Easy, inexpensive experiment briefly sent inspiring female role models into intro to econ classes and sharply increased college female interest in the male-dominated, well-paying field of economics.

A low-budget field experiment to tackle the lack of women in the male-dominated field of economics has been surprisingly effective, says the study’s author, an economist at Southern Methodist University, Dallas.

Top female college students were inspired to pursue a major in economics when exposed very briefly to charismatic, successful women in the field, according to SMU economist Danila Serra.

The results suggest that exposing young women to an inspiring female role model succeeds due to the mix of both information and pure inspiration, Serra said.

“The specific women who came and talked to the students were key to the success of the intervention,” she said. “It was a factor of how charismatic and enthusiastic they were about their careers and of how interesting their jobs looked to young women.”

Given the simplicity and low-cost of the intervention, similar experiments could be easily conducted in other male-dominated or female-dominated fields of study to enhance gender diversity.

Serra’s results showed that among female students exposed to the enthusiastic mentors there was a 12-percentage point increase in the percentage of female students enrolling in the upper-level Intermediate Microeconomics course the following year — a 100% increase, or doubling, for that demographic.

Not surprisingly, given that the intervention was targeted to female students, Serra found that the role model visits had no impact on male students.

But astonishingly it had the greatest impact on high-achieving female students.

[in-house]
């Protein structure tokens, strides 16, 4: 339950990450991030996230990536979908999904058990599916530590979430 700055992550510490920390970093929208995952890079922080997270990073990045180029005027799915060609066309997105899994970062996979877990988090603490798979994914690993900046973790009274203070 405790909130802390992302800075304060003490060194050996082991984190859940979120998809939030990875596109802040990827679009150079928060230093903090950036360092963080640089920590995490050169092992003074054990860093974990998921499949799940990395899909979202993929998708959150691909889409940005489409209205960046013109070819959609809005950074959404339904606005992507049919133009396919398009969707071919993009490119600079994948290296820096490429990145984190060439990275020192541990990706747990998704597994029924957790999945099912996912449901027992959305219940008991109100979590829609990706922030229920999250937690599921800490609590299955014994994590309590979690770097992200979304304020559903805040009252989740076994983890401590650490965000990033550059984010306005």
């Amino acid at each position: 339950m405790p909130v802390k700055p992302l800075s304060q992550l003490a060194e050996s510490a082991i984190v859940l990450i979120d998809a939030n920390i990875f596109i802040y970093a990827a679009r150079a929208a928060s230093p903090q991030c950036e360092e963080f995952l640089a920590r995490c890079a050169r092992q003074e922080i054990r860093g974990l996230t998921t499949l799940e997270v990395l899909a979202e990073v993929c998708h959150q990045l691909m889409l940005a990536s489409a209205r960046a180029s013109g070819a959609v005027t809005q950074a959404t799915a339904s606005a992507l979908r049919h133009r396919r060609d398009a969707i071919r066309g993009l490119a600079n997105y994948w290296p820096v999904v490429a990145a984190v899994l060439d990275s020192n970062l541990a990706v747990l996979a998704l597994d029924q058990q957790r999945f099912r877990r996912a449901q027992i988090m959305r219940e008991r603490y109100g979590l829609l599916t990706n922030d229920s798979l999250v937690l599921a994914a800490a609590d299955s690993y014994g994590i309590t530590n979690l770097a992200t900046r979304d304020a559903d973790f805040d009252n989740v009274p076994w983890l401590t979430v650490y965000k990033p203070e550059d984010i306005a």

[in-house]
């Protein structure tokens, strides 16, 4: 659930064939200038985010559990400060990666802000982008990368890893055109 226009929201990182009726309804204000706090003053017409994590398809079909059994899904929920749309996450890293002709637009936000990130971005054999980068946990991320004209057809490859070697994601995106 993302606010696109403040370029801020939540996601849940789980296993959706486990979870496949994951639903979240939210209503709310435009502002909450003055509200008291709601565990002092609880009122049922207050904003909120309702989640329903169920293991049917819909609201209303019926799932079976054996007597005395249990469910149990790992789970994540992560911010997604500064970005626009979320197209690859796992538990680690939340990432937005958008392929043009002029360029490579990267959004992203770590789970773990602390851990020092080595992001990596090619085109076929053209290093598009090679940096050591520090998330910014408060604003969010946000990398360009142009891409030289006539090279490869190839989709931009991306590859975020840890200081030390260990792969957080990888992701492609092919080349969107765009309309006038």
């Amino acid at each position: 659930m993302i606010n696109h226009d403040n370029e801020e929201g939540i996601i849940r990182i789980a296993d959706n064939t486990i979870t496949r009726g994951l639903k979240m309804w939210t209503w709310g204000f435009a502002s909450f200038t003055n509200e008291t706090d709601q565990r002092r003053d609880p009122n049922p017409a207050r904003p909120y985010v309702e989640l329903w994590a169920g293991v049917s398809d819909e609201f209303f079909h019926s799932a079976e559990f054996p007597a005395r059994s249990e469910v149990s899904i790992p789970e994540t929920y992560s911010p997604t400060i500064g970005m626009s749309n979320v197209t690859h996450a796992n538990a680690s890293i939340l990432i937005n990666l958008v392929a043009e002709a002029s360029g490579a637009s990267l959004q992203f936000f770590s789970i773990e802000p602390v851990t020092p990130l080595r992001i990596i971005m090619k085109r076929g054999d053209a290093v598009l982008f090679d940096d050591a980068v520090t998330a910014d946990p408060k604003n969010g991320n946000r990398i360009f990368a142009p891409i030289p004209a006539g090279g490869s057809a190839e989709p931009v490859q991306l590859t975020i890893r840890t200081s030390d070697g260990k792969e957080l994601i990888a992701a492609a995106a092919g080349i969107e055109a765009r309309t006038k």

“If we restrict the analysis to the top female students, the students with a GPA of 3.7 or higher, the impact is remarkable — it is a 26 percentage points increase,” Serra said. “So this intervention was especially impactful on the top female students who perhaps were not thinking about majoring in economics.”

The results were very surprising to Serra, an assistant professor in the SMU Department of Economics in Dedman College who teaches the upper-level class Behavioral and Experimental Economics. Serra’s research relies on laboratory and field experiments, a relatively new methodology in the field of economics. She launched and is co-leader of the Laboratory for Research in Experimental Economics at SMU.

“I didn’t think such limited exposure would have such a large impact,” Serra said. “So this is telling me that one of the reasons we see so few women in certain fields is that these fields have been male-dominated for so long. This implies that it is very difficult for a young woman to come into contact with a woman in the field who has an interesting job in the eyes of young women and is enthusiastic about her major and her work. Young men, on the other hand, have these interactions all the time because there are so many male economics majors out there.”

Co-author on the research is Catherine Porter, associate professor of economics at Heriot-Watt University, Edinburgh, Scotland, and Serra’s former Ph.D. classmate at the University of Oxford.

“The gender imbalance in economics has been in the news a lot lately, and much of the discussion has been very negative,” said Porter. “This study offers something positive: a cheap way of improving the gender balance. The results can hopefully be used by other schools in order to redress the low numbers of women that major in economics – women have a lot to offer and should consider economics as a subject that is interesting and varied for a career.”

Serra reported the findings, “Gender differences in the choice of major: The importance of female role models,” on Jan. 6 in Philadelphia at the 2018 annual meeting of the Allied Social Sciences Association. Hers is one of many findings on gender and gender differences in economics presented at a session organized by the Committee for the Status of Women in the Economics Profession.

Inspiring the individual is the best tool to recruit and retain